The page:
[Python-ideas] __dir__ in which folder is this py file

Steven D'Aprano steve at pearwood.info
Mon May 7 12:17:33 EDT 2018

On Mon, May 07, 2018 at 11:42:00AM +0000, Nathaniel Smith wrote:
> On Mon, May 7, 2018, 03:45 Steven D'Aprano <steve at pearwood.info> wrote:

> > So yes, its very distracting.
> Well, yes, you do have to know the API to use it, and if you happen to have
> learned the os.path API but not the pathlib API then of course the os.path
> API will look more familiar. I'm not sure what this is supposed to prove.

Apologies for not being more clear.

I'm arguing that for some people, your preferred syntax *is* more 
distracting and hard to comprehend than the more self-descriptive 
version with named functions. And its not just a matter of *learning* 
the API, it is a matter of using it so often that it ceases to look 
weird and looks natural.[1]

There's a school of thought that says that operator overloading is a bad 
idea, that operators should never be overridden to do something aside 
from their common meaning (e.g. + should always mean plus, / should 
always mean numeric division, etc).

>From that perspective, using / to mean something kinda-sorta like string 
concatenation, only path separator aware, is precisely the sort of thing 
that makes some people dislike operator overloading.



I am not going to go quite that far. I think operator overloading has 
its uses. I'm not going to argue that pathlib's use of / was "bad" or a 
mistake or harmful. I called it *weird* and that's as far as I'll go. I 
use lots of weird things, and I even like some of them.

But if you think it isn't distracting, I think you are mistaken, and I 
think we ought to show caution in making it a built-in or an offical 
part of the module API.

Your earlier comment (which I redacted):

    Hmm, the feedback I've heard from at least some folks teaching
    intro-python-for-scientists is like, "pathlib is so great for
    scripting that it justifies upgrading to python 3".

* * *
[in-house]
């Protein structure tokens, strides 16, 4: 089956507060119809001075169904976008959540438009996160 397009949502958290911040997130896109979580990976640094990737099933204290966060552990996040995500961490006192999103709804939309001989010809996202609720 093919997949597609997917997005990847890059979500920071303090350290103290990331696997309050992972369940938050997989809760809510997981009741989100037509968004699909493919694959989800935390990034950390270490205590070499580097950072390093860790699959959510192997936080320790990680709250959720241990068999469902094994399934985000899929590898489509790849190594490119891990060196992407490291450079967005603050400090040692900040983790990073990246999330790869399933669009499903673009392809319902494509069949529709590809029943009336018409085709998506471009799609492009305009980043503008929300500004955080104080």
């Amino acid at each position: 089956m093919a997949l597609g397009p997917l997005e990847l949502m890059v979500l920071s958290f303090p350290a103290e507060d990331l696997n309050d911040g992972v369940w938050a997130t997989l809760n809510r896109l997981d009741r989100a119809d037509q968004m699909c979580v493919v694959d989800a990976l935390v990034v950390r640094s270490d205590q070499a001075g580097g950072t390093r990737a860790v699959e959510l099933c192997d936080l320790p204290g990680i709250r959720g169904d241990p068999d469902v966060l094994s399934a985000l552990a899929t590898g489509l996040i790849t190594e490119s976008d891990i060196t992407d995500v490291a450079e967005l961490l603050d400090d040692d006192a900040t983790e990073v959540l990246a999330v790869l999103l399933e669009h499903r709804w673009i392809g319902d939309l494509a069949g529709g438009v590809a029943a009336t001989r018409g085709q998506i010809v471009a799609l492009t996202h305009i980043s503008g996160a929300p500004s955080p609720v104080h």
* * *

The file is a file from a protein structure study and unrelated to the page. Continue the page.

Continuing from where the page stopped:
felt to me awfully close to

    "pathlib! it's the future!"

I know that's not what you said, or even meant, but I felt it was 
important to remind people that not everyone knows pathlib or finds its 
API clearer than the explicitly named functions of os.path.

joinpath() may be longer than / but it is self-descriptive and easier to 
look up. help(joinpath) will tell you exactly what it does. help("/") is 
almost surely going to talk about numeric division, and it probably 
won't even mention strings or path objects at all.

I say that because we've had + for string concatenation since way back
in Python 1.5 or older, and yet as late as 3.6 help("+") still doesn't
say a thing about string, list or tuple concatenation.

As a Linux user, I'm used to paths containing slashes:


but putting quotes around the components looks unusual and is a hint
that something usual is going on (namely a shell escape). But writing
something like:

    HOMEDIR / "spam" / "eggs"

doesn't even look like a path, just looks *wrong*. It looks like I'm 
escaping the wrong parts of the path: instead of escaping the spaces, 
I've escaped the parts with no spaces.

It looks wrong as a Linux path, it looks wrong as a Windows path, and it 
looks wrong as division. So, yes, it is distracting.

I'm not saying that everyone will feel the same way, or that I cannot or 
will not learn to accept / as I've learned to accept % for string 
interpolation despite it looking like percentage. But I'm saying it's 
not a slam-dunk useability win to move to pathlib.

> > First I have to work out what __filepath__ is, then I have to remember
> > the differences between all the various flavours of pathlib.<whatever>Path
> > and suffer a moment or two of existential dread as I try to work out
> > whether or not *this* specific flavour is the one I need. This might not
> > matter for heavy users of pathlib, but for casual users, it's a big,
> > intimidating API with:
> >
> > - an important conceptual difference between pure paths and
> >   concrete paths;
> > - at least six classes;
> >
> The docs could perhaps be more beginner friendly. For casual users, the
> answer is always "you want pathlib.Path".

That might be what I want, but it isn't what I get:

py> p = pathlib.Path('/')
py> p

I know what a PosixPath is. But the point is, even beginners have to 
deal with the complexity of the pathlib API the moment they print a path 
object in the interactive interpreter.

[1] I've been using % for string interpolation for two decades now, and 
it still looks like a misplaced percentage sign every single time.


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